Wood stove flue installation

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chhamilton

New Member
Jul 22, 2021
11
Montreal, Quebec
I'm in the middle of a new home construction where we're installing a wood stove in front of a large window which extends to the ceiling. Ideally we'd like the flue to pass through the ceiling, at an angle through the attic, out the wall below the roof-line, and then extend vertically from there. All of this so that we can avoid having an unsightly chimney box on the roof very close to the roof edge. The roof is a flat roof that slopes inwards towards a central drain. The attic has about 3' of loose cellulose insulation, and the flue comes up between two roof trusses that are spaced 24" o/c, so we have lot of roof for constructing a box and any necessary heat shields, etc.

I've approached 3 installers and they all have stated they want to go straight up through the ceiling and through the roof. Nobody has been able to explain to me why we can't go through the wall instead. Does anybody here know what the building code has to say about this? I've attached an image of the desired installation. Note that I'm in Quebec, where things might be different than elsewhere.

DesiredFlue.png
 

bholler

Chimney sweep
Staff member
Jan 14, 2014
25,608
central pa
I'm in the middle of a new home construction where we're installing a wood stove in front of a large window which extends to the ceiling. Ideally we'd like the flue to pass through the ceiling, at an angle through the attic, out the wall below the roof-line, and then extend vertically from there. All of this so that we can avoid having an unsightly chimney box on the roof very close to the roof edge. The roof is a flat roof that slopes inwards towards a central drain. The attic has about 3' of loose cellulose insulation, and the flue comes up between two roof trusses that are spaced 24" o/c, so we have lot of roof for constructing a box and any necessary heat shields, etc.

I've approached 3 installers and they all have stated they want to go straight up through the ceiling and through the roof. Nobody has been able to explain to me why we can't go through the wall instead. Does anybody here know what the building code has to say about this? I've attached an image of the desired installation. Note that I'm in Quebec, where things might be different than elsewhere.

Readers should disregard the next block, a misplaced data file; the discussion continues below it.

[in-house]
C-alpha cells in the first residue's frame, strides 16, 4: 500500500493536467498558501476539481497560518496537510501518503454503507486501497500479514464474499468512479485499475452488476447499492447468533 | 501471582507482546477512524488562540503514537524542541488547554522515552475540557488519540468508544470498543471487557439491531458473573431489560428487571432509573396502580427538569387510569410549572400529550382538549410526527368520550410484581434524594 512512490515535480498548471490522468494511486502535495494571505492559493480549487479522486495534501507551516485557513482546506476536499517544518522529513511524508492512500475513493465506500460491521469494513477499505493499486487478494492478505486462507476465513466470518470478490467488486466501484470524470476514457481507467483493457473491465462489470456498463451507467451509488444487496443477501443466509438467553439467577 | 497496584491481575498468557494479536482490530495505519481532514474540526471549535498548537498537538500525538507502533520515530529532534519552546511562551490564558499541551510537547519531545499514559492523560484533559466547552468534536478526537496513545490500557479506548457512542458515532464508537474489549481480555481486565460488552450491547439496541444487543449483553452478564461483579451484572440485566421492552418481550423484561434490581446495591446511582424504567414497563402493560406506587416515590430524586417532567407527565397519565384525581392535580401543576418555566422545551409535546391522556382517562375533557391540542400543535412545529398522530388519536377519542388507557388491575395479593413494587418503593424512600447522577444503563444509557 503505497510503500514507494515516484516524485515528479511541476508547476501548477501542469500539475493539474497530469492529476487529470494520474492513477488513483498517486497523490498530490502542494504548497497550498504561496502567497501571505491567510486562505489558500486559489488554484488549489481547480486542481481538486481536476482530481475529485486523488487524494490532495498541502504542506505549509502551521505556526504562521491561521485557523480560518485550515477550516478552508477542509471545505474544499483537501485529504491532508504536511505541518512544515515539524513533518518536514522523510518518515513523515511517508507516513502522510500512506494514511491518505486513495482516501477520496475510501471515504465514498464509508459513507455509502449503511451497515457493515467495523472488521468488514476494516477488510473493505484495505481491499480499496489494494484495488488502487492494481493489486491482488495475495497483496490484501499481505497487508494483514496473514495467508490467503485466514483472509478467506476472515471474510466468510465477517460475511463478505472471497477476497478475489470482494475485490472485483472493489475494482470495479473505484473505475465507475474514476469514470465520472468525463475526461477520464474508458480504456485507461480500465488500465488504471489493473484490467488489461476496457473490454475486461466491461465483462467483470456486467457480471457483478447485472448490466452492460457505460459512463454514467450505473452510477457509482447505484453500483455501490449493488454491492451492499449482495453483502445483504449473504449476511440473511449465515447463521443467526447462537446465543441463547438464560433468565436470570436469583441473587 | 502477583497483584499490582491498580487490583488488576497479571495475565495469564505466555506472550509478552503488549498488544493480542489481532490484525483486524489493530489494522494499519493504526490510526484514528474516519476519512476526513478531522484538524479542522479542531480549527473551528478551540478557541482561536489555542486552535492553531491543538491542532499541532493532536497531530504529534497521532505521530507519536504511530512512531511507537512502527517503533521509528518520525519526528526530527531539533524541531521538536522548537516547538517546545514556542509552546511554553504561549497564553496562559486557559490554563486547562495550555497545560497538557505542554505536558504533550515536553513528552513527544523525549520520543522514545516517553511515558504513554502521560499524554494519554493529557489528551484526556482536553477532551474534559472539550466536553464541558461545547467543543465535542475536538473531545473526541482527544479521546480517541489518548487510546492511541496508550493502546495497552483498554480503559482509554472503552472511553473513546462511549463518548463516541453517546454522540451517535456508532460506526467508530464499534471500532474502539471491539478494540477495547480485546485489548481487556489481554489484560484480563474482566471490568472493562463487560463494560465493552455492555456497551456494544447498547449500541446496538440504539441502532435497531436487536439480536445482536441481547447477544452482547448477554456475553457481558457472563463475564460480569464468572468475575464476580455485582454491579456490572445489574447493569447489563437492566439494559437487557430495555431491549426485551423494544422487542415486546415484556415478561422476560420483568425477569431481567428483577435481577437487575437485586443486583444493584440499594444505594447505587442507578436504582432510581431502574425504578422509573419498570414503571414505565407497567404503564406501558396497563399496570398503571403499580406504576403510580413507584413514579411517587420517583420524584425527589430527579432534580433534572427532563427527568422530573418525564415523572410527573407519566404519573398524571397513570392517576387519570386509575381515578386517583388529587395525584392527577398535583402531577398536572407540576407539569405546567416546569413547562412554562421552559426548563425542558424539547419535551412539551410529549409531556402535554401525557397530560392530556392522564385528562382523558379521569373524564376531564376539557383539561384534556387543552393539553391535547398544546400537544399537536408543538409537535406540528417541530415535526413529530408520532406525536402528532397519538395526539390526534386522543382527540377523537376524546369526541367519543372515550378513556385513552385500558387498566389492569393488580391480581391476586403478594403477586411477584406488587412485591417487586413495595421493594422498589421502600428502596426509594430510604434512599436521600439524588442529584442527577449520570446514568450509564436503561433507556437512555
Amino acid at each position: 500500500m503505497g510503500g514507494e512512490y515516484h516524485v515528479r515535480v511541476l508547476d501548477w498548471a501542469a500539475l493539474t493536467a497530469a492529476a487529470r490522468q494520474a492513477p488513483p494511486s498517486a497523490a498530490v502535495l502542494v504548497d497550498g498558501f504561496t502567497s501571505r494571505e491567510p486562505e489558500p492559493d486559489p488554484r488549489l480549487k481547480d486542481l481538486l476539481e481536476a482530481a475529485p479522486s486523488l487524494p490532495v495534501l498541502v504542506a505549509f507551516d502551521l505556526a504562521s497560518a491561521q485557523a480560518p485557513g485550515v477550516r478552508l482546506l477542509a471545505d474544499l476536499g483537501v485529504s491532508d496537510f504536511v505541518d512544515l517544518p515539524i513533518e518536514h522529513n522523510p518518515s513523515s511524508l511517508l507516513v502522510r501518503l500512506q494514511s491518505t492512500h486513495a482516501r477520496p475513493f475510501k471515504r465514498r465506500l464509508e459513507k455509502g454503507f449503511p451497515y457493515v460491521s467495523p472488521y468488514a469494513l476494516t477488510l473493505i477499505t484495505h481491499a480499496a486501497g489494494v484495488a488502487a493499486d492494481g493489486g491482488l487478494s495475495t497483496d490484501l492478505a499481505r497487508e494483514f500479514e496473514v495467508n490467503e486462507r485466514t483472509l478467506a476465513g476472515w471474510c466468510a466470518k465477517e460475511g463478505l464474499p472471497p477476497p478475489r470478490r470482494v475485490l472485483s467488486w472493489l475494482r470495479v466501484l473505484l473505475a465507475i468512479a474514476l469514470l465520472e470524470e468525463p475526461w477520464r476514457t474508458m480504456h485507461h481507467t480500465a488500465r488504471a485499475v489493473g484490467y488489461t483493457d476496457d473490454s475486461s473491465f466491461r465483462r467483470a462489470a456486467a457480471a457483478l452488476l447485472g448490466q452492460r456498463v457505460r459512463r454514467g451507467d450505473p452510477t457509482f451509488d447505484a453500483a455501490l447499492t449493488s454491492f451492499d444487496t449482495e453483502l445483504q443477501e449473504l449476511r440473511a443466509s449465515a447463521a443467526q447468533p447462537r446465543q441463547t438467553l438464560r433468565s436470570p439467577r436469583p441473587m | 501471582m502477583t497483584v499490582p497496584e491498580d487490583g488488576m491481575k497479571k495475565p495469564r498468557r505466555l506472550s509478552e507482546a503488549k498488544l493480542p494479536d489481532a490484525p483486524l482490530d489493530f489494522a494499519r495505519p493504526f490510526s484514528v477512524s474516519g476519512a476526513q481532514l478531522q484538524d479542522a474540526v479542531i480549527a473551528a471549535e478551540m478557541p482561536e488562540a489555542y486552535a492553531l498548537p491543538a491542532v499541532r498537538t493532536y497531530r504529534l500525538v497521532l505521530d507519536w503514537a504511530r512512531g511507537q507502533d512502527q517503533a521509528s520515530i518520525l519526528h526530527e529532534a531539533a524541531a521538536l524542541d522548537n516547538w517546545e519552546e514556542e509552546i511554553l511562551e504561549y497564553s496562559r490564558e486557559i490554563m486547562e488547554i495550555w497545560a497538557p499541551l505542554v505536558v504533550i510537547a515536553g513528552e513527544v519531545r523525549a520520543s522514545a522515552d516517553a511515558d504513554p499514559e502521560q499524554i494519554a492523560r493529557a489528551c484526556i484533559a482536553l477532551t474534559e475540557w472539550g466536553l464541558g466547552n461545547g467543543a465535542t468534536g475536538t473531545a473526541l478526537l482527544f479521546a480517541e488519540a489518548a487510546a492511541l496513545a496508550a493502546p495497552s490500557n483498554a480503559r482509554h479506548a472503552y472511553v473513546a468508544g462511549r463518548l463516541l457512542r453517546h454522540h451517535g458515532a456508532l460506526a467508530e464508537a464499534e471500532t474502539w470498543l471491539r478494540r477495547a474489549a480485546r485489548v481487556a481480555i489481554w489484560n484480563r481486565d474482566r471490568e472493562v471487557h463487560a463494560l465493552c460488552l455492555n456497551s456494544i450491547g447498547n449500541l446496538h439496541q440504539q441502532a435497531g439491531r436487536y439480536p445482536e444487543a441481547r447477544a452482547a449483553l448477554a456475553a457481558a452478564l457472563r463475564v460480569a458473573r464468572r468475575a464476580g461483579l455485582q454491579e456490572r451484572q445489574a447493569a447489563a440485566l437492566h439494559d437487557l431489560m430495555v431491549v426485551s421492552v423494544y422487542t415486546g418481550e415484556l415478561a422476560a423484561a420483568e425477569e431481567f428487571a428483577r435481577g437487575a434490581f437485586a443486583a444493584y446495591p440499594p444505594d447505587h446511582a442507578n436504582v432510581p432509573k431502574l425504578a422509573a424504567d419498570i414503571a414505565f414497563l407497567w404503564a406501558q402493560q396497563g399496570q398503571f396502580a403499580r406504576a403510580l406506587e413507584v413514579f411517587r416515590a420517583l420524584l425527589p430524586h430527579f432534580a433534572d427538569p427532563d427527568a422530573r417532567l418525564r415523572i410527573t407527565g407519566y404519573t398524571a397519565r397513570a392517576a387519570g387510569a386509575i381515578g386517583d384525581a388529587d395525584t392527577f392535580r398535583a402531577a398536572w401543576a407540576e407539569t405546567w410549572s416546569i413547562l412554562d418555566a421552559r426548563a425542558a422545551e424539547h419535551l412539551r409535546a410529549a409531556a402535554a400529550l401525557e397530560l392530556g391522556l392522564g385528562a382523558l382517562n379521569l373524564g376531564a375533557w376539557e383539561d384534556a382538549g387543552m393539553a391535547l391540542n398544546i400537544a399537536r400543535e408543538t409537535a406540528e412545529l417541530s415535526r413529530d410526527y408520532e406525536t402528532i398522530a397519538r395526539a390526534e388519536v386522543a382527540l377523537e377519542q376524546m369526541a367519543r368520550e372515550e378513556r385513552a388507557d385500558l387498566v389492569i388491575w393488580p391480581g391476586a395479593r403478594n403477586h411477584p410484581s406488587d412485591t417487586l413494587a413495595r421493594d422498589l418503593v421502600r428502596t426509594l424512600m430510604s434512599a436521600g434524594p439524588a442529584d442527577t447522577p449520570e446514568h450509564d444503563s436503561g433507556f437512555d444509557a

View attachment 280406
I would only do it straight up as well
 

brenndatomu

Minister of Fire
Aug 21, 2013
6,415
NE Ohio
I'd think that going out through the wall at an angle would be exceedingly hard to waterproof safely and reliably.
 
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chhamilton

New Member
Jul 22, 2021
11
Montreal, Quebec
I would only do it straight up as well

Can you share the reasoning why? Is it a code thing, or more an issue of simplicity of maintenance and performance long term?

It seems very common to go near horizontally through exterior walls and then vertically up the side of the house and I'm just curious what the difference is with a setup like I'm proposing.
 

bholler

Chimney sweep
Staff member
Jan 14, 2014
25,608
central pa
Can you share the reasoning why? Is it a code thing, or more an issue of simplicity of maintenance and performance long term?

It seems very common to go near horizontally through exterior walls and then vertically up the side of the house and I'm just curious what the difference is with a setup like I'm proposing.
They are next to impossible to keep weather tight. It will cost atleast twice as much and not work as well. If someone did convince me to put one in like that for them I would tell them when it leaks it isn't my problem
 

chhamilton

New Member
Jul 22, 2021
11
Montreal, Quebec
They are next to impossible to keep weather tight. It will cost atleast twice as much and not work as well. If someone did convince me to put one in like that for them I would tell them when it leaks it isn't my problem